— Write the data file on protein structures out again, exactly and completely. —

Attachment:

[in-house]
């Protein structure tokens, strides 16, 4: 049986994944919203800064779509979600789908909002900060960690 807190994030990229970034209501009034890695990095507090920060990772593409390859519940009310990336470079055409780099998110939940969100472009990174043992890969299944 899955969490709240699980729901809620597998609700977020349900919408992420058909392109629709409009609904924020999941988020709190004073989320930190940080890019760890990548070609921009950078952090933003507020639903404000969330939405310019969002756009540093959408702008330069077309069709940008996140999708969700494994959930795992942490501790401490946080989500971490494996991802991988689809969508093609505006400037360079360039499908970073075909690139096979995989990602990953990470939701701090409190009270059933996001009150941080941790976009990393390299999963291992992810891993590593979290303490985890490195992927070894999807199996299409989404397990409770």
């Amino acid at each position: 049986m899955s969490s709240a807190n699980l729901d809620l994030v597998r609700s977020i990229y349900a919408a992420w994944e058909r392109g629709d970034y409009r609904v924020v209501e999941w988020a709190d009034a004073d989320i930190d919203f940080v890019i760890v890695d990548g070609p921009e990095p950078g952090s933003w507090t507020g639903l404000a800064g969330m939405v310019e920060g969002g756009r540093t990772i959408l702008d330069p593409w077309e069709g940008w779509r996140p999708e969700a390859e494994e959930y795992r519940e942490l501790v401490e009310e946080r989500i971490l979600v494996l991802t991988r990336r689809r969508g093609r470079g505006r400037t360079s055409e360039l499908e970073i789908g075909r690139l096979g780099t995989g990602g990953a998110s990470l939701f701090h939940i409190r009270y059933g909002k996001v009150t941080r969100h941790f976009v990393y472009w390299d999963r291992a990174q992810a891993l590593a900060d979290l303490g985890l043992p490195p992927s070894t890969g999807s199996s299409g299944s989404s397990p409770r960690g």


[in-house]
């Protein structure tokens, strides 16, 4: 049986994944919203800064779509979600789908909002900060960690 807190994030990229970034209501009034890695990095507090920060990772593409390859519940009310990336470079055409780099998110939940969100472009990174043992890969299944 899955969490709240699980729901809620597998609700977020349900919408992420058909392109629709409009609904924020999941988020709190004073989320930190940080890019760890990548070609921009950078952090933003507020639903404000969330939405310019969002756009540093959408702008330069077309069709940008996140999708969700494994959930795992942490501790401490946080989500971490494996991802991988689809969508093609505006400037360079360039499908970073075909690139096979995989990602990953990470939701701090409190009270059933996001009150941080941790976009990393390299999963291992992810891993590593979290303490985890490195992927070894999807199996299409989404397990409770």
């Amino acid at each position: 049986m899955s969490s709240a807190n699980l729901d809620l994030v597998r609700s977020i990229y349900a919408a992420w994944e058909r392109g629709d970034y409009r609904v924020v209501e999941w988020a709190d009034a004073d989320i930190d919203f940080v890019i760890v890695d990548g070609p921009e990095p950078g952090s933003w507090t507020g639903l404000a800064g969330m939405v310019e920060g969002g756009r540093t990772i959408l702008d330069p593409w077309e069709g940008w779509r996140p999708e969700a390859e494994e959930y795992r519940e942490l501790v401490e009310e946080r989500i971490l979600v494996l991802t991988r990336r689809r969508g093609r470079g505006r400037t360079s055409e360039l499908e970073i789908g075909r690139l096979g780099t995989g990602g990953a998110s990470l939701f701090h939940i409190r009270y059933g909002k996001v009150t941080r969100h941790f976009v990393y472009w390299d999963r291992a990174q992810a891993l590593a900060d979290l303490g985890l043992p490195p992927s070894t890969g999807s199996s299409g299944s989404s397990p409770r960690g």